What Makes Roasting And Baking Different?

When you consider the word "baking," you probably associate it with muffins, cookies, cakes, and bread. A pot roast or beef tenderloin might come to mind when you think of the term roasting. They must be two very different cooking techniques to have such drastically different outcomes, right? But wait a minute ... what about that recipe you love for baked chicken drumsticks? And that classic roast chicken you make every winter?

If you use bake and roast interchangeably, you're not alone. Do a random Google search for a particular recipe and odds are that a fair number of the results will call for you to bake, while the others direct you to roast. Before you start declaring you like to roast your fudge brownies and bake your pork belly though, there are some differences between the two methods that are worth being aware of. Let's explore these pseudo-synonyms and clear up when to opt for one over the other.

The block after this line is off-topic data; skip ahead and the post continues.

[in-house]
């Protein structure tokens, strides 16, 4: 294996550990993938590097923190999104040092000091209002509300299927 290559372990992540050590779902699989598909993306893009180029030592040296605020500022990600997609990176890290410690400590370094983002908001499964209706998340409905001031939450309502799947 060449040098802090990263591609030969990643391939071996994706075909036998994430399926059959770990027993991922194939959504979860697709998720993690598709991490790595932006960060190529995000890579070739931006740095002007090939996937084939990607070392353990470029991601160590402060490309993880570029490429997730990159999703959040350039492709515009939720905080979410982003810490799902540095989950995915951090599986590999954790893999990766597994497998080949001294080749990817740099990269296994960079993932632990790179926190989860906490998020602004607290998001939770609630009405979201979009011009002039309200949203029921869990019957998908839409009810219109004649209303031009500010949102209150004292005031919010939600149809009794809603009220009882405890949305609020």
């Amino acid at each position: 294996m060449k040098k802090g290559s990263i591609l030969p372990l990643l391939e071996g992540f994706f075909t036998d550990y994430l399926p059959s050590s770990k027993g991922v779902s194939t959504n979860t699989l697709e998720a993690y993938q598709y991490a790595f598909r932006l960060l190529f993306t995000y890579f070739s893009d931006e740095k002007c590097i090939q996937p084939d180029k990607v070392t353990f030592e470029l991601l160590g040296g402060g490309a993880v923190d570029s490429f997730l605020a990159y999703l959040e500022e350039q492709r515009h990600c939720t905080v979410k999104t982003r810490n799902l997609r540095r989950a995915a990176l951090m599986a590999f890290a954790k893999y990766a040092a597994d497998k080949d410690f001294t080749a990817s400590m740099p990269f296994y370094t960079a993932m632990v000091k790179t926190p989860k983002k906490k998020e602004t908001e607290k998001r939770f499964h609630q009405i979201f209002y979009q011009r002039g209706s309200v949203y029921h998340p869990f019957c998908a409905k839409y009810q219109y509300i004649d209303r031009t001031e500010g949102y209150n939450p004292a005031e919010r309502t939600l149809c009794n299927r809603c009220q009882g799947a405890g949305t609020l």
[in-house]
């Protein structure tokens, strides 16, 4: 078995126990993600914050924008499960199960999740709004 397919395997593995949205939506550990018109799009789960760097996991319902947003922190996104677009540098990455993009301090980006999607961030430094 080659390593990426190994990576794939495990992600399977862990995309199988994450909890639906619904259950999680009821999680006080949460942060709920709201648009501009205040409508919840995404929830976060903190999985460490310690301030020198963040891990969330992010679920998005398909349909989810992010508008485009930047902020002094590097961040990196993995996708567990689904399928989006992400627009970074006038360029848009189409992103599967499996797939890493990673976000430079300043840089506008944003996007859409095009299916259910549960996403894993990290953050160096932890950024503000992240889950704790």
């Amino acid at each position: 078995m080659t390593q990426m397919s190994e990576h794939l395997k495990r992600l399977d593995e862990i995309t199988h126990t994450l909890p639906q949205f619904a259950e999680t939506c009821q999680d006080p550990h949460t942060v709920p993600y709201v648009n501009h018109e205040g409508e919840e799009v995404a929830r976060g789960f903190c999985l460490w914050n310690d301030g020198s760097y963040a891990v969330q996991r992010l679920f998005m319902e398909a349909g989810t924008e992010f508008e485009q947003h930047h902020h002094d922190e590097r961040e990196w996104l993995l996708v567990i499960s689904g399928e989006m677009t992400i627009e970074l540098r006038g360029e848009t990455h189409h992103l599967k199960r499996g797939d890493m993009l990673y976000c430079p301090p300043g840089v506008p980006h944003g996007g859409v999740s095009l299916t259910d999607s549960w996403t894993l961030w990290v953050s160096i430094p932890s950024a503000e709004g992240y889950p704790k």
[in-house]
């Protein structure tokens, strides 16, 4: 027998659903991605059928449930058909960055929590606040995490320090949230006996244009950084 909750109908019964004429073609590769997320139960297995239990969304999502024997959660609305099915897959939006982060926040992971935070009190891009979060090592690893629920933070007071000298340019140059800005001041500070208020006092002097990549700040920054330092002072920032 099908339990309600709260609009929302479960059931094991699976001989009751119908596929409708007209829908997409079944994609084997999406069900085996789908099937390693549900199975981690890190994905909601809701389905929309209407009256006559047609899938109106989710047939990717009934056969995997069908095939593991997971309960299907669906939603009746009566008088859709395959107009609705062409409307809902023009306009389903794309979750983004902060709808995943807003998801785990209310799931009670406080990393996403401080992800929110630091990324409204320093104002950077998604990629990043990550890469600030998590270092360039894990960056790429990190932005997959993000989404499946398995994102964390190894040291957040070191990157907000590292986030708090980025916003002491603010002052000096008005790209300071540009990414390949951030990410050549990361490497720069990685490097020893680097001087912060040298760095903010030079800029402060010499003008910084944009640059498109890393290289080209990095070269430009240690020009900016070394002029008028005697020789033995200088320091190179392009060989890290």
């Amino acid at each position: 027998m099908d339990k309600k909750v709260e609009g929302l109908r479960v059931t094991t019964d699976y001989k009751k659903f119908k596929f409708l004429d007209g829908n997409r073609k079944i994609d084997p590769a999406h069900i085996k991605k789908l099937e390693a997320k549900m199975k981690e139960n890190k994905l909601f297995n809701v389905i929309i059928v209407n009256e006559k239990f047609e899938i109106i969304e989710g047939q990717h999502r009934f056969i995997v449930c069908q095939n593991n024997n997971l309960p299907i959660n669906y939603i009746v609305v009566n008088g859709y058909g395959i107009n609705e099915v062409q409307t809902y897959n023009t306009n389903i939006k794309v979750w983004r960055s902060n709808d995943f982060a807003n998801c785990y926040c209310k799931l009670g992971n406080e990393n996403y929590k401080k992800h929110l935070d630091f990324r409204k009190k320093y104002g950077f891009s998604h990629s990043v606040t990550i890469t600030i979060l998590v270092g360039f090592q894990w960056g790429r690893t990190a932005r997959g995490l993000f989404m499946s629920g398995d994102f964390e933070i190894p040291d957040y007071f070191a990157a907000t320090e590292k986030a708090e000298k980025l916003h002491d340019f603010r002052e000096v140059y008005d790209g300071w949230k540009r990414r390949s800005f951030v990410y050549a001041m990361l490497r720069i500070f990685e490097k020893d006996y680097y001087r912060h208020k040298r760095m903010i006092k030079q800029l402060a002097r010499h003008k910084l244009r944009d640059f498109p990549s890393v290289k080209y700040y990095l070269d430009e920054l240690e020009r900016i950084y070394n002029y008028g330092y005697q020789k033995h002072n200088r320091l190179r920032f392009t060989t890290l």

It's about form and temperature

Roasting has been around since the caveman days and the first campfire cookouts. Historically, meat or poultry was placed on a stick or spit, and cooked over an open flame. In this sense, it is a dry heat method of cooking — as opposed to moist heat which uses steam or liquid to transfer heat to the food, per Rouxbe. These days, most roasting is done in the oven in an uncovered pan or on a rack, though rotisserie and barbecues still fall under the roasting umbrella (via Encyclopedia).

Also taking place in a pan in the oven, baking's roots go back pretty far as well — according to Anybody Can Bake, baking can be traced to the first oven discovered in Croatia (from around 6,500 years ago) and Egyptians being the first to introduce yeast to bread. A dry heat method is also used to heat the oven air and cook the food.

One difference between the two cooking methods is temperature. Roasting is typically done to meats and vegetables at upwards of 350 degrees Fahrenheit (and often much higher), whereas baking often falls at (or lower than) that benchmark, says Thermo Blog. There are exceptions to this — think a large prime rib or turkey you want to keep low and slow. Baking typically refers to baked goods, but savory dishes with combined, often saucy, ingredients — such as lasagna or a casserole — are also usually baked.

Another distinction is shape and structure. Baked foods usually enter the oven in a liquid or dough form and emerge as a solid. Roasted dishes go in looking pretty close to how they come out.